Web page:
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Mozilla goes where Google fears to tread with geolocation service

Privacy? We're keen on it now but might let you opt out in future

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A few years back Google got into fearful trouble by recording the location of WiFi transceivers without asking for their owners' permission. Lots of public outrage later, regulators pulled out their biggest and pointiest sticks and the Chocolate Factory destroyed the data.

What then to make of the newly-revealed Mozilla Location Service, “an experimental pilot project to provide geolocation lookups based on publicly observable cell tower and WiFi access point information”, that does more or less the same thing?

Mozilla says the service is an experiment “... to assess the impact Mozilla can have on the geolocation landscape, specifically to improve user privacy and enable innovation by creating public data sets”. The organisation is trying to position itself as an honest broker, with the following explanation of its intentions:

“Geolocation lookup is a very useful service to provide to users. There's no public data set to provide this service. None of the current companies offering this type of service have any incentive to improve on privacy. Geolocation lookup and the potential for tracking the physical movement of individuals is a serious privacy issue.

Why Mozilla? The web platform needs the capability, and currently we have to provide it in our offerings through business deals without much impact on the privacy aspects of the service. We have a unique access to Firefox on lots of devices for gathering and reporting back data. We don't have to monetize the gathered data and can make it available to the public. If we can run a successful service, we get leverage to improve the privacy aspects in the landscape.”

The foundation intends to crowdsource location data through tools like this “MozStumbler” app on GitHub. The app records SSIDs and tags them with GPS co-ordinates, uploads them to Mozilla and can also allow users to see their progress on leaderboards that turn collecting data into a fun compeition.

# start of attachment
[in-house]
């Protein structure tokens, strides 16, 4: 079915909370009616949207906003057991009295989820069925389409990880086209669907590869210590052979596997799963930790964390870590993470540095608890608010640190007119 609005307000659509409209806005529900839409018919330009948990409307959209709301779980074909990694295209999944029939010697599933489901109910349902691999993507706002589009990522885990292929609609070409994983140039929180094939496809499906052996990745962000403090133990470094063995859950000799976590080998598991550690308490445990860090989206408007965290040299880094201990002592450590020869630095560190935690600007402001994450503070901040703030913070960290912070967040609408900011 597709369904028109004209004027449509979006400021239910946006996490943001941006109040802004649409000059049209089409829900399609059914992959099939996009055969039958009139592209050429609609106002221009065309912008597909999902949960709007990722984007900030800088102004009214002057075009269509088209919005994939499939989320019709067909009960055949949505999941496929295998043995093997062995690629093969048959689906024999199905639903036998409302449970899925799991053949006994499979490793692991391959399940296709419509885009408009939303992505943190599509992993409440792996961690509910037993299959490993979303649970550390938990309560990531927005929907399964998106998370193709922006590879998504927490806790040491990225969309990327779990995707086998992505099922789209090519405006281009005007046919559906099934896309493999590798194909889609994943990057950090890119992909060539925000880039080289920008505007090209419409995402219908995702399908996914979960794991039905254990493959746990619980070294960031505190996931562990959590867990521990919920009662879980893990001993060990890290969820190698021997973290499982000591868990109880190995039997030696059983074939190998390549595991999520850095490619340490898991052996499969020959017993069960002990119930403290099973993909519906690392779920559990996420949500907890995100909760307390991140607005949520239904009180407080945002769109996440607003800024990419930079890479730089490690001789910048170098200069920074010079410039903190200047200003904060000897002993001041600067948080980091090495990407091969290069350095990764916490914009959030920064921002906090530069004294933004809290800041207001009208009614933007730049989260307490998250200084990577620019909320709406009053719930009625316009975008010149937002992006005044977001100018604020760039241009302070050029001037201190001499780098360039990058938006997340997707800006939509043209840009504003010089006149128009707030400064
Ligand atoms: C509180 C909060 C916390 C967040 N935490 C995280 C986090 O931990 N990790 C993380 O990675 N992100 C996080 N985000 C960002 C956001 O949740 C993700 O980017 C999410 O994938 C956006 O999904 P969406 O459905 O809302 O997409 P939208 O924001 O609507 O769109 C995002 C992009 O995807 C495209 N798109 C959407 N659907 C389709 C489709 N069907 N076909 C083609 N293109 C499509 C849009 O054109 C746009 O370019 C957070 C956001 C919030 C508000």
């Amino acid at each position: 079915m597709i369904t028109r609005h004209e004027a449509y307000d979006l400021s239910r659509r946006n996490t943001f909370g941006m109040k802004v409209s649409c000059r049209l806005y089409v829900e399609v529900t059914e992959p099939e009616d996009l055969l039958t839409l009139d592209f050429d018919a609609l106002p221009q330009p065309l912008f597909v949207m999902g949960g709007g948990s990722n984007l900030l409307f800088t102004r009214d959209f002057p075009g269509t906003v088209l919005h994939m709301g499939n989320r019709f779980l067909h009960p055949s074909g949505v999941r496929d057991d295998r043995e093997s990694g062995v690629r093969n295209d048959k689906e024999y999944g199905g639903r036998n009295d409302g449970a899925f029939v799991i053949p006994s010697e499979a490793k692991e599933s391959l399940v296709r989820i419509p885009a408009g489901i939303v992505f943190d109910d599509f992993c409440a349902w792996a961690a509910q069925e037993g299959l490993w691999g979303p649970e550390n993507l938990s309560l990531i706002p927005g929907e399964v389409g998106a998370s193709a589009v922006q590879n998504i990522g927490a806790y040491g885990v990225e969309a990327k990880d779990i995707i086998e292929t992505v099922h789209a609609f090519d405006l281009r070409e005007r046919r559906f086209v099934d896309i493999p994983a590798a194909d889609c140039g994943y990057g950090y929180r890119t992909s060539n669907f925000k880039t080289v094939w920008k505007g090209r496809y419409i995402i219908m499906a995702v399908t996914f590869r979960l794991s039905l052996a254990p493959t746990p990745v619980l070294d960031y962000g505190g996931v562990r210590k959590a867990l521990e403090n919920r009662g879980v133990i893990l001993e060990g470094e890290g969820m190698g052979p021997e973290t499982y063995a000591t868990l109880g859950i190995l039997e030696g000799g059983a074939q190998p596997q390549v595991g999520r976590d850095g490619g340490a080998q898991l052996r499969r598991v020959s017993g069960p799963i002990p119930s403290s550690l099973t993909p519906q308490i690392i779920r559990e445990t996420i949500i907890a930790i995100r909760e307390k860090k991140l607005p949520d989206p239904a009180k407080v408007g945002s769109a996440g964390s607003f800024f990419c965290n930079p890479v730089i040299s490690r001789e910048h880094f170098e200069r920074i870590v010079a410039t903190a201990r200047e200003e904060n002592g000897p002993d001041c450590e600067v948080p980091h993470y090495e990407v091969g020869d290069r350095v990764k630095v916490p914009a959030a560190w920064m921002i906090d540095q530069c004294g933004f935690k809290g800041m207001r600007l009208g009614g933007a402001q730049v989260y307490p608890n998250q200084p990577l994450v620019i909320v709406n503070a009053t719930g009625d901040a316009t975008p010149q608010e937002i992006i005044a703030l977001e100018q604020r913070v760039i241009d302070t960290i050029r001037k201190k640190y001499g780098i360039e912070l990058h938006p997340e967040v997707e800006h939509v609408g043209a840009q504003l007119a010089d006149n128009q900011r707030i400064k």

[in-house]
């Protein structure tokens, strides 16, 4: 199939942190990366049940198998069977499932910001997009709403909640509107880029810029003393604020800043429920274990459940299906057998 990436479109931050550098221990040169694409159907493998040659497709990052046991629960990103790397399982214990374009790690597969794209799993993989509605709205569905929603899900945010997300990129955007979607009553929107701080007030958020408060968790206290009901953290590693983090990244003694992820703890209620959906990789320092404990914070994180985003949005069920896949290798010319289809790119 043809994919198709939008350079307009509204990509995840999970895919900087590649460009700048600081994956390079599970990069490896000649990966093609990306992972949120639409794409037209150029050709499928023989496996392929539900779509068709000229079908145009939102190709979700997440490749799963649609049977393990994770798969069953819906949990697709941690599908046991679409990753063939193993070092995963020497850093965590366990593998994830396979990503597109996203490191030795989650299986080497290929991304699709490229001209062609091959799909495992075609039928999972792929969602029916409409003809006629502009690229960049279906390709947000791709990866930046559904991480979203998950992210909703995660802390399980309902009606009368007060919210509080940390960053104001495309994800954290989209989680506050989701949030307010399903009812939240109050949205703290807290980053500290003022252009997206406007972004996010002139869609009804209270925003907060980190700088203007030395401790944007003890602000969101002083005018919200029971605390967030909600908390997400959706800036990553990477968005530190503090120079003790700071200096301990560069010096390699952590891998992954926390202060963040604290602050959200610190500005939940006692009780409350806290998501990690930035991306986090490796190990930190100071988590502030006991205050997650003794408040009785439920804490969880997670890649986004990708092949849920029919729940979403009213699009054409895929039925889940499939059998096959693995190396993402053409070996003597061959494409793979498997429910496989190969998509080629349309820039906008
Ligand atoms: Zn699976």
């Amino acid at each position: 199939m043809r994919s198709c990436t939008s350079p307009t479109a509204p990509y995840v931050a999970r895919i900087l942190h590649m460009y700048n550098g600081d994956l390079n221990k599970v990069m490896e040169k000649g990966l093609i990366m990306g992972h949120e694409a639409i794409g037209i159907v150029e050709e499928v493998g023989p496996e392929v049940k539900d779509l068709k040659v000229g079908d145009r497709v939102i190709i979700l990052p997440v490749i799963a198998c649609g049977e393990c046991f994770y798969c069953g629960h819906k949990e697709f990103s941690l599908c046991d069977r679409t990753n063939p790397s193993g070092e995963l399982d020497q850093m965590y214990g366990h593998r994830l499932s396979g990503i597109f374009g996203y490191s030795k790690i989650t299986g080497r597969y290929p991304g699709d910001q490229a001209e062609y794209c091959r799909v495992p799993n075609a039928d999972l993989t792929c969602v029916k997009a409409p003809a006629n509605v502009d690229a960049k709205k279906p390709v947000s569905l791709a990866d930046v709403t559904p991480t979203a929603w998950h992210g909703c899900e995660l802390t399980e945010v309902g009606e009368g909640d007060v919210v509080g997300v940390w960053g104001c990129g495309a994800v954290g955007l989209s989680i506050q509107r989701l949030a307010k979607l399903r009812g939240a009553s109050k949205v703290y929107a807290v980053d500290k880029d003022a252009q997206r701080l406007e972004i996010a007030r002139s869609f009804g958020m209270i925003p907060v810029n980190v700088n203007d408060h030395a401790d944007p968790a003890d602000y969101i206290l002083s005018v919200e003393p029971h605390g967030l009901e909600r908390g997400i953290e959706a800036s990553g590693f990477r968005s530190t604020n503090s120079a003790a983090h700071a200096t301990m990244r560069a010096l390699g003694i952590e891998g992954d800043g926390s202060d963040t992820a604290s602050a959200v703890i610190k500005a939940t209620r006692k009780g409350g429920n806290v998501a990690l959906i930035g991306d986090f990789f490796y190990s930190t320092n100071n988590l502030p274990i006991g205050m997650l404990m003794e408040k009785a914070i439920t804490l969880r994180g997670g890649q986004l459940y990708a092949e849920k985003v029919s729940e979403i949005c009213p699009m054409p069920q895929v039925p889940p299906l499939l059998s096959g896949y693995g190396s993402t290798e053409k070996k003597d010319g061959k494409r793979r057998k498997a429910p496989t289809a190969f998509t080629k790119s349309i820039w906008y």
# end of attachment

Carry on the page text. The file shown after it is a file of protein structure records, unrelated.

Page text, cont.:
Google got into trouble with its geolocation service because it collected data that may have made it possible to identify individuals. Mozilla's privacy parameters suggest it knows of that strife and plans to avoid it, with the following regime:

“For the purposes of the geo-location service we are only interested in the public metadata about wifi networks, specifically the technology standard in-use, the frequency it's operated on, the signal strength and the technical network name (bssid). We'll never listen in or record actual network traffic.

For the wifi operator to opt-out, we follow the industry standard of filtering out any wifi networks with a clear text name (ssid) ending in '_nomap' and ignore any ad-hoc wifi networks. Both of these filter actions happen on the client side, so our service never sees them.”

The organisation has, however, left the door open to future services based on IP addresses, saying that “In the future we might want to use Geo-IP based lookups to enhance or provide coarse-grained fallback for the service. Before we do this, we'll do a thorough analysis of the involved risk, as the combination of IP address and time of service usage can uniquely identify users.” ®

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